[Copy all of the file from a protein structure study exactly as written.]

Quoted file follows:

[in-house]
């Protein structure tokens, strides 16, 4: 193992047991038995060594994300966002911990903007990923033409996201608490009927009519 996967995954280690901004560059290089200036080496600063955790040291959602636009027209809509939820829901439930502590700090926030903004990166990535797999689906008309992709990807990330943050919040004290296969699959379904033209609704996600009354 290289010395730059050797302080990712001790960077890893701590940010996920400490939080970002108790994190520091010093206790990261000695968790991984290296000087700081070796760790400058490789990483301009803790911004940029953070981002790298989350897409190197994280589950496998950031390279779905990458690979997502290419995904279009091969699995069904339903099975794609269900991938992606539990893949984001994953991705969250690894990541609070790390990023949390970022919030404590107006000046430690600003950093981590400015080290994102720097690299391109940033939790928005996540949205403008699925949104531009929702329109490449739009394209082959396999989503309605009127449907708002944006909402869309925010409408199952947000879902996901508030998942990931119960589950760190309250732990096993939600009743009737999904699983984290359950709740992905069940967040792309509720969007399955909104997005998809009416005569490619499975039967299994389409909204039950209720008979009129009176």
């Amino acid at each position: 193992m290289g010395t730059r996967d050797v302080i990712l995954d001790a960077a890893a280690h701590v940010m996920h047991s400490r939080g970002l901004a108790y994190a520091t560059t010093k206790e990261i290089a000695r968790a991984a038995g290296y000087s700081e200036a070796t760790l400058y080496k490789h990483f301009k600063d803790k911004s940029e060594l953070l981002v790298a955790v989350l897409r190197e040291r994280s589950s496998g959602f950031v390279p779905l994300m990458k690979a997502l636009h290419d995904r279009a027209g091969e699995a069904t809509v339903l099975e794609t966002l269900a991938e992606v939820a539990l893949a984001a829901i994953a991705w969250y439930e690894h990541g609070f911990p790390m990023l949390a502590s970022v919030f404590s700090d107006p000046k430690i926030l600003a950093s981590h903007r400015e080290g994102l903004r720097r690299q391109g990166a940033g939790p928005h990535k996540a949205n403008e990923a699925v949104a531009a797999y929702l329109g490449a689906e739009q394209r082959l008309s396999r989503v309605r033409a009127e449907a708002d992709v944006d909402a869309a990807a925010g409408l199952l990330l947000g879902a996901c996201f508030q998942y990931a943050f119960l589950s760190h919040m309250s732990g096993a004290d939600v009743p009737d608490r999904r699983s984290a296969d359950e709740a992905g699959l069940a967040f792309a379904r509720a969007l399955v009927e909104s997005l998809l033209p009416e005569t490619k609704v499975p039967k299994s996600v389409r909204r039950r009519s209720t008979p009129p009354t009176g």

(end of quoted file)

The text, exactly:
[in-house]
């Protein structure tokens, strides 16, 4: 193992047991038995060594994300966002911990903007990923033409996201608490009927009519 996967995954280690901004560059290089200036080496600063955790040291959602636009027209809509939820829901439930502590700090926030903004990166990535797999689906008309992709990807990330943050919040004290296969699959379904033209609704996600009354 290289010395730059050797302080990712001790960077890893701590940010996920400490939080970002108790994190520091010093206790990261000695968790991984290296000087700081070796760790400058490789990483301009803790911004940029953070981002790298989350897409190197994280589950496998950031390279779905990458690979997502290419995904279009091969699995069904339903099975794609269900991938992606539990893949984001994953991705969250690894990541609070790390990023949390970022919030404590107006000046430690600003950093981590400015080290994102720097690299391109940033939790928005996540949205403008699925949104531009929702329109490449739009394209082959396999989503309605009127449907708002944006909402869309925010409408199952947000879902996901508030998942990931119960589950760190309250732990096993939600009743009737999904699983984290359950709740992905069940967040792309509720969007399955909104997005998809009416005569490619499975039967299994389409909204039950209720008979009129009176």
């Amino acid at each position: 193992m290289g010395t730059r996967d050797v302080i990712l995954d001790a960077a890893a280690h701590v940010m996920h047991s400490r939080g970002l901004a108790y994190a520091t560059t010093k206790e990261i290089a000695r968790a991984a038995g290296y000087s700081e200036a070796t760790l400058y080496k490789h990483f301009k600063d803790k911004s940029e060594l953070l981002v790298a955790v989350l897409r190197e040291r994280s589950s496998g959602f950031v390279p779905l994300m990458k690979a997502l636009h290419d995904r279009a027209g091969e699995a069904t809509v339903l099975e794609t966002l269900a991938e992606v939820a539990l893949a984001a829901i994953a991705w969250y439930e690894h990541g609070f911990p790390m990023l949390a502590s970022v919030f404590s700090d107006p000046k430690i926030l600003a950093s981590h903007r400015e080290g994102l903004r720097r690299q391109g990166a940033g939790p928005h990535k996540a949205n403008e990923a699925v949104a531009a797999y929702l329109g490449a689906e739009q394209r082959l008309s396999r989503v309605r033409a009127e449907a708002d992709v944006d909402a869309a990807a925010g409408l199952l990330l947000g879902a996901c996201f508030q998942y990931a943050f119960l589950s760190h919040m309250s732990g096993a004290d939600v009743p009737d608490r999904r699983s984290a296969d359950e709740a992905g699959l069940a967040f792309a379904r509720a969007l399955v009927e909104s997005l998809l033209p009416e005569t490619k609704v499975p039967k299994s996600v389409r909204r039950r009519s209720t008979p009129p009354t009176g």